Binoculars are often the best piece of equipment for astronomy beginners, offering great views of the Moon and stars among other celestial objects. All you have to do is step out into your garden on a clear night, grab a pair of good quality binos and enjoy the view.
But binoculars are by no means just a gateway instrument into astronomy before you buy your first telescope. Many amateur astronomers prefer binocular observing over any other form of exploring the night sky, and a good, powerful model will enable you to examine the Moon, planets, stars and deep-sky objects for decades to come.
If you’re getting started in binocular astronomy, read our beginner’s guide to binocular astronomy, or browse our binocular reviews. If you’re on a budget, discover our pick of the best budget binoculars.
Or if easy transportation is what you’re after, there are also many telescopes that might fit the bill. Read our guide to the best travel telescopes.
Here, in no particular order, is our pick of the best binoculars for astronomy, including budget models for beginners and more pricey models for those who are looking to upgrade their current pair.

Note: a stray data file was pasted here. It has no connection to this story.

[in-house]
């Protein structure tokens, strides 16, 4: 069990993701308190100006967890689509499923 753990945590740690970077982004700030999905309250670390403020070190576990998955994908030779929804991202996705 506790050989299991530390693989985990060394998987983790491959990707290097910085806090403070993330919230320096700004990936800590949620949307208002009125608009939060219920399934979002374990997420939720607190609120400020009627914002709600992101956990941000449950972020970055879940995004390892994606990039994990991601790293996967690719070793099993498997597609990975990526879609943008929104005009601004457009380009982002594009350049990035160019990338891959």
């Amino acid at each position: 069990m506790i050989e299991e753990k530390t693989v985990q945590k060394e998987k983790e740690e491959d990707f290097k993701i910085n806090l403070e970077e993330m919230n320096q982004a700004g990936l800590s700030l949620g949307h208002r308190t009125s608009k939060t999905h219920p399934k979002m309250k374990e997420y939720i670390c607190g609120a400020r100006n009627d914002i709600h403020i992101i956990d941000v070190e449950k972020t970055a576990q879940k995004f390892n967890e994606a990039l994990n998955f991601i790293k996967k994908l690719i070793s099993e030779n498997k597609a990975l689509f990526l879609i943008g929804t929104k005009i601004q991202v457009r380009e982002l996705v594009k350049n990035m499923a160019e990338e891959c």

17 of the best binoculars for astronomy
Opticron Oregon WA 10×50 binoculars
The Opticron Oregon WA 10x50s are sturdy and well-performing. They’re well-balanced and light enough for easy transport or using over extended periods. Testing them out, we felt it was like someone had been noting down what binocular reviews have been asking for in an entry-level pair of 10x50s for years. If you’re after an inexpensive pair, these are definitely worth a look.
Helios Stellar II 10×50 binoculars
The Helios Stellar II binoculars have individual eyepiece focusing. This is the preferred option for astronomy, meaning you can set the focus and then leave it alone. They are also quite heavy, which means that they are likely to tire your arms, although we did find that their mass also helps to reduce shake.
We were impressed with the brightness and excellent colour rendition of the image, which is sharp over the central 80 per cent of the 6.5° field of view. This makes them ideal for scanning the sky.
They have several useful features, including tethered lens caps for the objective lenses and the eyepieces. By having these caps attached to the binoculars, they won’t get lost and you’re probably more likely to use them, too. They are covered in a substantial, ribbed rubber armour that offers protection against everyday knocks, and gives a secure grip even when the binoculars are damp from dew
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Opticron Imagic TGA WP